Category Archives: ENGLISH

Jo Rust: Solo around Africa, Now in Egypt!

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Around two weeks ago I was invited to a group ride to the Pyramids & the citadel in Cairo. The reason for receiving the invitation is that I’m proudly one of the very few female riders in Egypt, let alone one who rides as a means of communing on daily basis in the wild jungle of Cairo traffic. The ride was sponsored by Biker Zone and it comes as a Welcome and reception of Jolandie Rust, the first female to attempt circumnavigating Africa on her bike, SOLO!

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Like I said, I’m a rider. BUT, and that’s a big BUT here … “to ride” is a verb which qualifies for anything that moves, and around Egyptian riding communities, we tend to get more flexible with terms, so: anything that moves “on two-wheels” …  so, no, I don’t ride a bike … hold your horses and let’s narrow it down to a SCOOTER!

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Now l let your imagination ponder a while on that hilarious scene: Me, in all my sturdy giant body, on a blood red Fiddle II, driving through the gateway of the Heliopolis hotel where the start-point is set for the ride, and with a nervous glance on the bunch of fully-safety-gear-equipped machos standing in a row, who were looking down on that clumsy  scooter driver as she halts midway looking for a place to park, when some security guy points out an empty slot in the array of bikes parked on the left. I turn my head and there they are,  with their sparkling chrome parts blinding me for a split second: Shadows, VTXs, Harleys, Boulevards .. every single brand in the cruisers list, lying there like monsters ready to leap forward and eat my dwarf Fiddle at any moment. But my brave Fiddle raises its head high in Pride, and drives confidently through, and settles finally between two Shadows, with its front tire hardly visible between the two giant tires on its sides.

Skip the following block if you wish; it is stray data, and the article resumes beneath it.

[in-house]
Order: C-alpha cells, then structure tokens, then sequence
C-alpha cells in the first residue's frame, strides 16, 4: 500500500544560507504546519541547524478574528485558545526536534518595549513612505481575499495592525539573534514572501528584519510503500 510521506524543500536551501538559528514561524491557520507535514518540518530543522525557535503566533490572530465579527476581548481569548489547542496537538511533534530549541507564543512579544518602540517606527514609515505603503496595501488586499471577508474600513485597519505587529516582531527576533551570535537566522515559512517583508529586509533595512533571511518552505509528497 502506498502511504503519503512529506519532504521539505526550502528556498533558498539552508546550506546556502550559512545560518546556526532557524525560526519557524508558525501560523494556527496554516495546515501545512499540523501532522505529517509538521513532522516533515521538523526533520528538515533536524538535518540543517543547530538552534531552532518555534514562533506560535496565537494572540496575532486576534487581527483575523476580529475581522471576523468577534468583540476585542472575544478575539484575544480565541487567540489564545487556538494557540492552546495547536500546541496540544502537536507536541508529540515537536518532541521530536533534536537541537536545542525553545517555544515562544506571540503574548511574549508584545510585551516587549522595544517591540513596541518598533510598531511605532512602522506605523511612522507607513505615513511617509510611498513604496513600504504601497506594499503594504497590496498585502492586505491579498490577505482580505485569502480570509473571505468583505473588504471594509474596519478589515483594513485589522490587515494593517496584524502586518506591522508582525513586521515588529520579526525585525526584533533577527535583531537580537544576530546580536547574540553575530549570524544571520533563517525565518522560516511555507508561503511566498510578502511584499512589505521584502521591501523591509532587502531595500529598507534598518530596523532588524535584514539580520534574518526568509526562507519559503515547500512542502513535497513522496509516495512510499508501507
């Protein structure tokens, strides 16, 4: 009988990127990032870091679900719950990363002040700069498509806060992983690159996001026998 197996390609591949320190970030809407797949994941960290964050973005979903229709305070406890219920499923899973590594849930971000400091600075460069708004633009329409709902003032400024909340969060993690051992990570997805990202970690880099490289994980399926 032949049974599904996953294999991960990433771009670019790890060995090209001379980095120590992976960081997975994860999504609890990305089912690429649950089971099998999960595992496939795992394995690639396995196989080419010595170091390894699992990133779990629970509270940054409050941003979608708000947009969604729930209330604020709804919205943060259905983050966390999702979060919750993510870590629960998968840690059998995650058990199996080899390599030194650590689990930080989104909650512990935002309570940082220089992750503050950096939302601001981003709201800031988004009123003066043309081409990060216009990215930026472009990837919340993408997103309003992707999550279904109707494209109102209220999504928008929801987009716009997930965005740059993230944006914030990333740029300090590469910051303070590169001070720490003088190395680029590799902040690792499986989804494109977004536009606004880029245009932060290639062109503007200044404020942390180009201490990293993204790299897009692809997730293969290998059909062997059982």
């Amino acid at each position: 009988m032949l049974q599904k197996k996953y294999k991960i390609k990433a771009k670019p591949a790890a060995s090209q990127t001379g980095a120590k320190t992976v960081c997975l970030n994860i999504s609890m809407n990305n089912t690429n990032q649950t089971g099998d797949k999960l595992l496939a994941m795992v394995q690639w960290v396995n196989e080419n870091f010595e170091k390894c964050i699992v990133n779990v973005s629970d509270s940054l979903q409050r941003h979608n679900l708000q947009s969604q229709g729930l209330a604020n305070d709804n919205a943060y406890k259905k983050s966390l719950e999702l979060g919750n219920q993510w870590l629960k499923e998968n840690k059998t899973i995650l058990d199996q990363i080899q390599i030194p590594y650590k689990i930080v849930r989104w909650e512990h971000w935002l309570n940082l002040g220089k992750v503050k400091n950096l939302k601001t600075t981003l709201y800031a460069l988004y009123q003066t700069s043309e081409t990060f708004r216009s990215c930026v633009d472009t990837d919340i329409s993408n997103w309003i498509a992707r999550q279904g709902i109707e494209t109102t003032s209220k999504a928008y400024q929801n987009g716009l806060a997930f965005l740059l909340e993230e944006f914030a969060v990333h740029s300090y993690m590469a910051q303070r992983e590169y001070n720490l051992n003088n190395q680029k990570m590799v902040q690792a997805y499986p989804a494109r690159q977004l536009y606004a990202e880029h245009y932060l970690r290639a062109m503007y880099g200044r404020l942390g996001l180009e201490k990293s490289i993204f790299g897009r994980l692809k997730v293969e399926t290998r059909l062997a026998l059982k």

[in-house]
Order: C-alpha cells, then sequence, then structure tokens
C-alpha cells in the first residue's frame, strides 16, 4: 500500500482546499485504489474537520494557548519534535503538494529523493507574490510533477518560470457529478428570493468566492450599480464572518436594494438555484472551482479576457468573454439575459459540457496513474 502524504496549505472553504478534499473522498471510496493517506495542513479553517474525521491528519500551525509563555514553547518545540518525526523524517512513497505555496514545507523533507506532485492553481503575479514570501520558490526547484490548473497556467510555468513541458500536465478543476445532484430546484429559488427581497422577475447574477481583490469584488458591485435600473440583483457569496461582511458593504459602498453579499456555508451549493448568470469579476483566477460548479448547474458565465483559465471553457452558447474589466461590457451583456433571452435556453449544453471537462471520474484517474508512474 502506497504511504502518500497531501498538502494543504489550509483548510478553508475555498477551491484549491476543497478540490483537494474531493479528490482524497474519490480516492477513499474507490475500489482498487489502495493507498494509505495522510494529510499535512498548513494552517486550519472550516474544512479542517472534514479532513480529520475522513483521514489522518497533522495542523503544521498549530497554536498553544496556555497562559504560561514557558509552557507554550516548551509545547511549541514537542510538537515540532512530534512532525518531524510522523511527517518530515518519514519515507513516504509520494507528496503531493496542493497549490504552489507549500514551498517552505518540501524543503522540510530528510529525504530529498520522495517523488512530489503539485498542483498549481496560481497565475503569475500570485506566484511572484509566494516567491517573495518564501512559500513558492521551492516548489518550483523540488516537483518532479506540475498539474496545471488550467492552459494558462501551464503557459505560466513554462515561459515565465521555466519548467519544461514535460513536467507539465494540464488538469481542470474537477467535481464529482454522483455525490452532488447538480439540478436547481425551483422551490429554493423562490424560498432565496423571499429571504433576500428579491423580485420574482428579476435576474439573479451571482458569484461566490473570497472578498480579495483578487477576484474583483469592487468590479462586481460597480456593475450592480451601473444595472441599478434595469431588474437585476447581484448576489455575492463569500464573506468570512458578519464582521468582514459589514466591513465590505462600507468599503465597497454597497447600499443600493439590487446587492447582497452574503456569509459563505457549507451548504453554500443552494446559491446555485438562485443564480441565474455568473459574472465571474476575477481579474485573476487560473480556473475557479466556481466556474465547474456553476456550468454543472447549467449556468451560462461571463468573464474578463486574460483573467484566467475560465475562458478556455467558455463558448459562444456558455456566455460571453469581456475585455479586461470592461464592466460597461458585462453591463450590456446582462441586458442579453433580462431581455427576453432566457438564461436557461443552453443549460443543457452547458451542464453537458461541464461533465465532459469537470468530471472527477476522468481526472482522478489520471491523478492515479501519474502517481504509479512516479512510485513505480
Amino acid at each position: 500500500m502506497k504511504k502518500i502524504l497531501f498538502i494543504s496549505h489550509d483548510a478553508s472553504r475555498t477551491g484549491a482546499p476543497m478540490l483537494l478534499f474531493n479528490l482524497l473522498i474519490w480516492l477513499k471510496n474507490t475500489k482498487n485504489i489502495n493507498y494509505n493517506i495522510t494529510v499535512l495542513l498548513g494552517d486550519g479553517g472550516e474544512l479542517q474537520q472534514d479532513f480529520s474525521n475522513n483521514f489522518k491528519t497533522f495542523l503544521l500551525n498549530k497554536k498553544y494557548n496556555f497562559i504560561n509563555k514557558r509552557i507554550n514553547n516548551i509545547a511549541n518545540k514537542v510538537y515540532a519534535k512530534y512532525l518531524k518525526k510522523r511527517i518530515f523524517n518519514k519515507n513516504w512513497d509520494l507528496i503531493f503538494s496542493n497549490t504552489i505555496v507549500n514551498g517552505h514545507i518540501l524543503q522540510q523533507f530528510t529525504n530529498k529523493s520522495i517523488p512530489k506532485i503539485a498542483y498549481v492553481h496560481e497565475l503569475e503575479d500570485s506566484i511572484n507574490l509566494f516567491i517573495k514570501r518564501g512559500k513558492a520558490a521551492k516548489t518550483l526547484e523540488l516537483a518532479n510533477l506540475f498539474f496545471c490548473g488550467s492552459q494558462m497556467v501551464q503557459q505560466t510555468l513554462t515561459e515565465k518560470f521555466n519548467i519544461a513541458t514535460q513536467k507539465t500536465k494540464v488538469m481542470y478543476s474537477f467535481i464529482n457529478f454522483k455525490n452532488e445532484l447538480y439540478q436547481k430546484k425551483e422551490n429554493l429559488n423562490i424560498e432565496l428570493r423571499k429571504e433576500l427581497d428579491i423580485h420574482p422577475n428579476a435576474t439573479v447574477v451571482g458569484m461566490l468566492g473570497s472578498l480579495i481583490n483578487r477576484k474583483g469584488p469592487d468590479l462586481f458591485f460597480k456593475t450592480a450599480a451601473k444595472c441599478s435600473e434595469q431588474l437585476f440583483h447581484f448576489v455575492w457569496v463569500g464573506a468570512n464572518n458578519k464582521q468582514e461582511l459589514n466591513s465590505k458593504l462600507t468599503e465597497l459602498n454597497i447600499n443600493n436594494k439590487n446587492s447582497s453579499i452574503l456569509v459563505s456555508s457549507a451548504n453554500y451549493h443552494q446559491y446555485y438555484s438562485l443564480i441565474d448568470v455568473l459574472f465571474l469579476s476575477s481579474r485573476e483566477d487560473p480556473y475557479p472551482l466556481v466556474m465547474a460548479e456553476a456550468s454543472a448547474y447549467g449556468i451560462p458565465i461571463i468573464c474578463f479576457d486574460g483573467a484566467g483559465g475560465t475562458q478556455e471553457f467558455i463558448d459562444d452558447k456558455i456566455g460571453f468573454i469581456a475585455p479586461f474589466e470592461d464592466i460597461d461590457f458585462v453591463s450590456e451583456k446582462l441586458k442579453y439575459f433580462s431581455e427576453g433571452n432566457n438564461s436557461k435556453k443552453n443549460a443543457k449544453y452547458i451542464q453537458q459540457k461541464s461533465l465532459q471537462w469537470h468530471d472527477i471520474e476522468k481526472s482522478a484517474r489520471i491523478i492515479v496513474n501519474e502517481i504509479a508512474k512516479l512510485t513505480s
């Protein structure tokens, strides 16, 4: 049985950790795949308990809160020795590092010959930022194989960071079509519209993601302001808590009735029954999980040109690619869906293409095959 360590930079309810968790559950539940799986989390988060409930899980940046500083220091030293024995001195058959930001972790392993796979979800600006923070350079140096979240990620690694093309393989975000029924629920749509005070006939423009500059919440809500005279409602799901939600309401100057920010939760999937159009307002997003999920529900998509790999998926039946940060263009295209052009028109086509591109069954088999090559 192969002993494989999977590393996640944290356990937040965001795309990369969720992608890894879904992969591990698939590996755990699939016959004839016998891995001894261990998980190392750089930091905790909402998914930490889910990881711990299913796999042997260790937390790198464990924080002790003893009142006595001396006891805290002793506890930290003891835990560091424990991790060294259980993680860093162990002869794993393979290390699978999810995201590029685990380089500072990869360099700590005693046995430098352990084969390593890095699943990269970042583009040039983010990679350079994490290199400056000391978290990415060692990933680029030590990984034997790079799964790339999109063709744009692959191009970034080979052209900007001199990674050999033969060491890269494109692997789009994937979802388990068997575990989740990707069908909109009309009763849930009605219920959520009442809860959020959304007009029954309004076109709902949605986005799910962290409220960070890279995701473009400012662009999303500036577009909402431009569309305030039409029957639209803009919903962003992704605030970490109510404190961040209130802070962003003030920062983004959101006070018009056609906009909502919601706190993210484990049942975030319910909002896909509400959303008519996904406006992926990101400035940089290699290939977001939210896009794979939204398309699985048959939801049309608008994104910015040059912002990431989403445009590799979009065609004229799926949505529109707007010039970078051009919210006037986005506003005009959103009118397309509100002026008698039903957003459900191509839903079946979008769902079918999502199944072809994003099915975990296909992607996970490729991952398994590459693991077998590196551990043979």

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The ride was simple, on an easy speed of 80km/hr, but the sun was grilling our skins alive. We made it to the Pyramids in less than an hour, then to the Citadel in about half that. Nearly all bike & scooters clubs in town where present in this ride (Yes, we have quite a handful of those): Cairo Scooters Club, Egypt Riders, Ducati Egypt MTI, TiTans, Egypt Female Bikers , BMW Motorrad Egypt and Shadow Riders Club. All on board for promoting tourism in Egypt as a safe country for tourists, riders and adventurers alike.